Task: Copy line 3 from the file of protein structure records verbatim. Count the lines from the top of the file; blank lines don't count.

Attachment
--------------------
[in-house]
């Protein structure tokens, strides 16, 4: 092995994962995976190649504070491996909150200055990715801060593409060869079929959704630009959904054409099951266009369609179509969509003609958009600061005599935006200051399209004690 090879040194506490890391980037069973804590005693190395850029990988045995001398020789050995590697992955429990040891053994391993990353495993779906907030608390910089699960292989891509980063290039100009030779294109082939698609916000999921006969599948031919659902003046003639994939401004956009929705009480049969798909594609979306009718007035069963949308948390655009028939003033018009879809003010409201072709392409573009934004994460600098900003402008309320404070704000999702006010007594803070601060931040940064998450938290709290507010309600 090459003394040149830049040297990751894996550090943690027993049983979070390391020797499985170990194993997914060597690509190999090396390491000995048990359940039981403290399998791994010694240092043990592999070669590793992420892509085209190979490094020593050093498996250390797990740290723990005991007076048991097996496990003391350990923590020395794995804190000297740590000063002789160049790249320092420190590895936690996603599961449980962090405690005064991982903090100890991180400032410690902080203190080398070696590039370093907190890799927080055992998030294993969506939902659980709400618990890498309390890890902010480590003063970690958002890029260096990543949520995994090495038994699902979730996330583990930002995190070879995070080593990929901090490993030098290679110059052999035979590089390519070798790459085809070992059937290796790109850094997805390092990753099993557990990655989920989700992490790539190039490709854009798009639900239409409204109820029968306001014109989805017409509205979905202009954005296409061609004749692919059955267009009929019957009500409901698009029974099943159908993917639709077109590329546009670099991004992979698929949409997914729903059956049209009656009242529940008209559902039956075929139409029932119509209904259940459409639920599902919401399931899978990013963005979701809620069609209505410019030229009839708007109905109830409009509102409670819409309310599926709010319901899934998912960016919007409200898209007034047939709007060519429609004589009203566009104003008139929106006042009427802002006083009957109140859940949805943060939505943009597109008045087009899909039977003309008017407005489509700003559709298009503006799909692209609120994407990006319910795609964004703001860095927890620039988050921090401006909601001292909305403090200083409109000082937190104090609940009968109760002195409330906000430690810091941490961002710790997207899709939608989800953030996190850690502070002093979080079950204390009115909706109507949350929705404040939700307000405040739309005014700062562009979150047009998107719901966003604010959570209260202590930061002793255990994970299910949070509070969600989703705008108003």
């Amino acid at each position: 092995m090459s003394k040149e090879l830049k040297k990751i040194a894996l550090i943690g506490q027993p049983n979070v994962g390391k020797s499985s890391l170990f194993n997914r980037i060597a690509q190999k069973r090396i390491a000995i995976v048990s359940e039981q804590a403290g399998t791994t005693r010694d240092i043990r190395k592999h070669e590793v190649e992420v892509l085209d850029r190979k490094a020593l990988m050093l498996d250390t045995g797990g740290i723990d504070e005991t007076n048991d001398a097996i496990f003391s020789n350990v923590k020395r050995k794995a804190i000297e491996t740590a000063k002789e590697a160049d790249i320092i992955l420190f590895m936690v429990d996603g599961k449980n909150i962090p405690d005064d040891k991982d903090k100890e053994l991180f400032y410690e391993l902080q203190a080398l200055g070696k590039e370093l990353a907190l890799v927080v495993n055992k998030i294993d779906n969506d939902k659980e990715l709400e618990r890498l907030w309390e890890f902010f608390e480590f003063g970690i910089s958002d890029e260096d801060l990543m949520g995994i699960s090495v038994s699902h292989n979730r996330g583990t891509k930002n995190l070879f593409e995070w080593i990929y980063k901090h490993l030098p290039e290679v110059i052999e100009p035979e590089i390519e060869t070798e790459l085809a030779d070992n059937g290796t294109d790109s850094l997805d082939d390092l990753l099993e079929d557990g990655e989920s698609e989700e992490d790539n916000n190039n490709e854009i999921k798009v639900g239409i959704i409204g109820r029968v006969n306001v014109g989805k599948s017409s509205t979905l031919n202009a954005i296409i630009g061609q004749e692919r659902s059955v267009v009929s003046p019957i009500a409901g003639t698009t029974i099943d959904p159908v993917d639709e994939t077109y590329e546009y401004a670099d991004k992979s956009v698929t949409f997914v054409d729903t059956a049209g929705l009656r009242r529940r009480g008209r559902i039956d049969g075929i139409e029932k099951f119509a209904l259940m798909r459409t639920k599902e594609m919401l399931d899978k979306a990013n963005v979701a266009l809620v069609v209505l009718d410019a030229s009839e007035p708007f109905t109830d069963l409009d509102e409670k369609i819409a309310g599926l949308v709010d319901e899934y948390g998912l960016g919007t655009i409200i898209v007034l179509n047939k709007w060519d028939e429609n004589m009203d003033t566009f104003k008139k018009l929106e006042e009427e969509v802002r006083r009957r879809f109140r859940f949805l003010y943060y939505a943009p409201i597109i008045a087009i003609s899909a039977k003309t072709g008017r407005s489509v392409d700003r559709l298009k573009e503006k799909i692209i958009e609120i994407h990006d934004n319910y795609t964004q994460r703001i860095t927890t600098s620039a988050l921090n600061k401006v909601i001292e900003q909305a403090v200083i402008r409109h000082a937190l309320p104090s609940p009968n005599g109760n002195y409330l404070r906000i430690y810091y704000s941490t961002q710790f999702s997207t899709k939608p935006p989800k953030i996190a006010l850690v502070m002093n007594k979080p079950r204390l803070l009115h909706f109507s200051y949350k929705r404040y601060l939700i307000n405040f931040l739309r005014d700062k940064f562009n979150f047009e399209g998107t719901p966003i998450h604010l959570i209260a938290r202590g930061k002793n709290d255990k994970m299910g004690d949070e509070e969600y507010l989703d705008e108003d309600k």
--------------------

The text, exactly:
């Amino acid at each position: 092995m090459s003394k040149e090879l830049k040297k990751i040194a894996l550090i943690g506490q027993p049983n979070v994962g390391k020797s499985s890391l170990f194993n997914r980037i060597a690509q190999k069973r090396i390491a000995i995976v048990s359940e039981q804590a403290g399998t791994t005693r010694d240092i043990r190395k592999h070669e590793v190649e992420v892509l085209d850029r190979k490094a020593l990988m050093l498996d250390t045995g797990g740290i723990d504070e005991t007076n048991d001398a097996i496990f003391s020789n350990v923590k020395r050995k794995a804190i000297e491996t740590a000063k002789e590697a160049d790249i320092i992955l420190f590895m936690v429990d996603g599961k449980n909150i962090p405690d005064d040891k991982d903090k100890e053994l991180f400032y410690e391993l902080q203190a080398l200055g070696k590039e370093l990353a907190l890799v927080v495993n055992k998030i294993d779906n969506d939902k659980e990715l709400e618990r890498l907030w309390e890890f902010f608390e480590f003063g970690i910089s958002d890029e260096d801060l990543m949520g995994i699960s090495v038994s699902h292989n979730r996330g583990t891509k930002n995190l070879f593409e995070w080593i990929y980063k901090h490993l030098p290039e290679v110059i052999e100009p035979e590089i390519e060869t070798e790459l085809a030779d070992n059937g290796t294109d790109s850094l997805d082939d390092l990753l099993e079929d557990g990655e989920s698609e989700e992490d790539n916000n190039n490709e854009i999921k798009v639900g239409i959704i409204g109820r029968v006969n306001v014109g989805k599948s017409s509205t979905l031919n202009a954005i296409i630009g061609q004749e692919r659902s059955v267009v009929s003046p019957i009500a409901g003639t698009t029974i099943d959904p159908v993917d639709e994939t077109y590329e546009y401004a670099d991004k992979s956009v698929t949409f997914v054409d729903t059956a049209g929705l009656r009242r529940r009480g008209r559902i039956d049969g075929i139409e029932k099951f119509a209904l259940m798909r459409t639920k599902e594609m919401l399931d899978k979306a990013n963005v979701a266009l809620v069609v209505l009718d410019a030229s009839e007035p708007f109905t109830d069963l409009d509102e409670k369609i819409a309310g599926l949308v709010d319901e899934y948390g998912l960016g919007t655009i409200i898209v007034l179509n047939k709007w060519d028939e429609n004589m009203d003033t566009f104003k008139k018009l929106e006042e009427e969509v802002r006083r009957r879809f109140r859940f949805l003010y943060y939505a943009p409201i597109i008045a087009i003609s899909a039977k003309t072709g008017r407005s489509v392409d700003r559709l298009k573009e503006k799909i692209i958009e609120i994407h990006d934004n319910y795609t964004q994460r703001i860095t927890t600098s620039a988050l921090n600061k401006v909601i001292e900003q909305a403090v200083i402008r409109h000082a937190l309320p104090s609940p009968n005599g109760n002195y409330l404070r906000i430690y810091y704000s941490t961002q710790f999702s997207t899709k939608p935006p989800k953030i996190a006010l850690v502070m002093n007594k979080p079950r204390l803070l009115h909706f109507s200051y949350k929705r404040y601060l939700i307000n405040f931040l739309r005014d700062k940064f562009n979150f047009e399209g998107t719901p966003i998450h604010l959570i209260a938290r202590g930061k002793n709290d255990k994970m299910g004690d949070e509070e969600y507010l989703d705008e108003d309600k």